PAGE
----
Author Archive

Yesterday I was at the NDNA conference in Coventry with all our managers and it was an excellent opportunity to hear updates on what is going on in the Early Years sector and to share best practice with many in our industry. One of the seminars was by Dr Sam Wass from Cambridge who is one of the experts on Channel 4’s very successful ‘Secret Life of a 4 year old’ series. He talked a lot about what our children now and in the future will have to cope with and interestingly after his talk one of the questions was, ‘will you give your baby access to a tablet?’. (His wife’s due date was yesterday, with their first child!). He was unequivocal, ‘Yes, but with restrictions’.

We cannot turn back time and technology is definitely here to stay, but our children need to have time ‘unplugged’ as well. This article discusses the research carried out on the subject recently; Anna Sosa in North Arizona University carried out an experiment which showed that where parents and small children were given a digital toy, rather than a traditional toy, the words that were used between them them were much fewer and they responded less to their children.

https://www.brookings.edu/blog/education-plus-development/2018/06/11/the-new-humanism-technology-should-enhance-not-replace-human-interactions/

The various research projects conclude that technology should augment teaching (in the traditional sense) and should not replace. We think there is a place for technology in our nurseries, but always alongside traditional activities and there will never be a substitute in early years for a real person. Do ask in more detail if you are interested in how we use technology with each age group and let’s continue to create environments at home and at nursery which give children the stimulation and conversation they deserve!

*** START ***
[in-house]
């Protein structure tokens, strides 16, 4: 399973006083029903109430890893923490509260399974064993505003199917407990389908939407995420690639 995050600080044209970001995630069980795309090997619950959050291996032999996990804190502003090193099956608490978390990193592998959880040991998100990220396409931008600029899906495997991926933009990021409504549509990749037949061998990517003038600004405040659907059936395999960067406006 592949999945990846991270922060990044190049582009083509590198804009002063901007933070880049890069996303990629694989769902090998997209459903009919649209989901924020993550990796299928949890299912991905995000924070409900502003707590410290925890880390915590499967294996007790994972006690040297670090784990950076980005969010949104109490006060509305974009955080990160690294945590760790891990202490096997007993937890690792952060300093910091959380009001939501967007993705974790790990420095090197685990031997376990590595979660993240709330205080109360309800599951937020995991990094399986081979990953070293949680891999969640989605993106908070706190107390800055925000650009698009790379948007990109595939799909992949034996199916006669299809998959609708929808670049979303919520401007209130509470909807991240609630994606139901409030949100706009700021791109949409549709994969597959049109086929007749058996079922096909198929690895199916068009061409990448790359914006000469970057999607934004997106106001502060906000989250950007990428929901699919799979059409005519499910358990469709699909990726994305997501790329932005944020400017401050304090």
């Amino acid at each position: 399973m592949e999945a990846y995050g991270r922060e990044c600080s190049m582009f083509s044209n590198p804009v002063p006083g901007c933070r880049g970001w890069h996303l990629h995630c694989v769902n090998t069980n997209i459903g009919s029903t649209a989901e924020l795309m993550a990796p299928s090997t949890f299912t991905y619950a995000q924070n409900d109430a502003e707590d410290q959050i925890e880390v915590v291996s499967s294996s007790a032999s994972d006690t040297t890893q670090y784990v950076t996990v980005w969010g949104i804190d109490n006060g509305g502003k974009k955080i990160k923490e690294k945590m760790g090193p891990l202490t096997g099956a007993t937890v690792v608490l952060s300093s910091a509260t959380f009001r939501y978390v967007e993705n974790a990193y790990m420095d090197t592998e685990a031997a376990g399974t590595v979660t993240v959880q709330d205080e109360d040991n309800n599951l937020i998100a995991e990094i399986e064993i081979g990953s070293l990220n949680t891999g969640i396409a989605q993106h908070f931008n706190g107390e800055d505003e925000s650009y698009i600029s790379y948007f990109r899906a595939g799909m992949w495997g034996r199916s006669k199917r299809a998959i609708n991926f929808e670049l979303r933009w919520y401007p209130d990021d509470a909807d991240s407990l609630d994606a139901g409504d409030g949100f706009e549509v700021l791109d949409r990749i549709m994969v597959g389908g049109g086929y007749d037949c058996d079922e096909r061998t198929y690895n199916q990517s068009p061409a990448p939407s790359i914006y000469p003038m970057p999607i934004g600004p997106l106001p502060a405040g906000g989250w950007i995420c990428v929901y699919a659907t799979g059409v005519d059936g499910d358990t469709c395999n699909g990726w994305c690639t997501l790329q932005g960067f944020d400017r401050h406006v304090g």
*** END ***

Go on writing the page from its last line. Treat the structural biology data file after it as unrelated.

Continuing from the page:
I have just finished writing an article for the trade press about the issue of first aid, and this followed a lot of discussion amongst our managers about recruitment challenges. It is no news that recruitment in the early years sector is very difficult at the moment, following the GCSE debacle that the Government managed to engineer, and the pipeline of new recruits is slow. The expansion of some settings caused by the 30 hours funding has increased pressure on supply, and many nurseries are finding it hard to recruit and retain staff.

Many of us are turning to agencies to help us to fill the gap, but it does feel that some of the agencies are not pulling in the same direction. We are committed to achieving Millie’s Mark at all our nurseries, which demonstrates excellence in paediatric first aid. This kite mark requires us to have all of our staff who deal with children qualified in paediatric first aid, and in order for us to be compliant, we have to ensure that this includes agency staff as well.

Before Christmas our Ops Manager contacted all the local agencies whom we used, assuming that they would be aware of this and would be starting to ask all their agency staff to work towards this standard. Unfortunately we were largely met with a negative response and there was no suggestion from any of them that they would be requiring this in the future. Agency staff need a minimum of a 6 hour paediatric first aid certificate to meet the requirements of Millie’s Mark, and this is something that the whole sector is being encouraged to adopt. It is time for the expectations around first aid to be raised, and we would like to see agencies leading the way on this, so that nurseries are able to provide the safest possible environment for all children.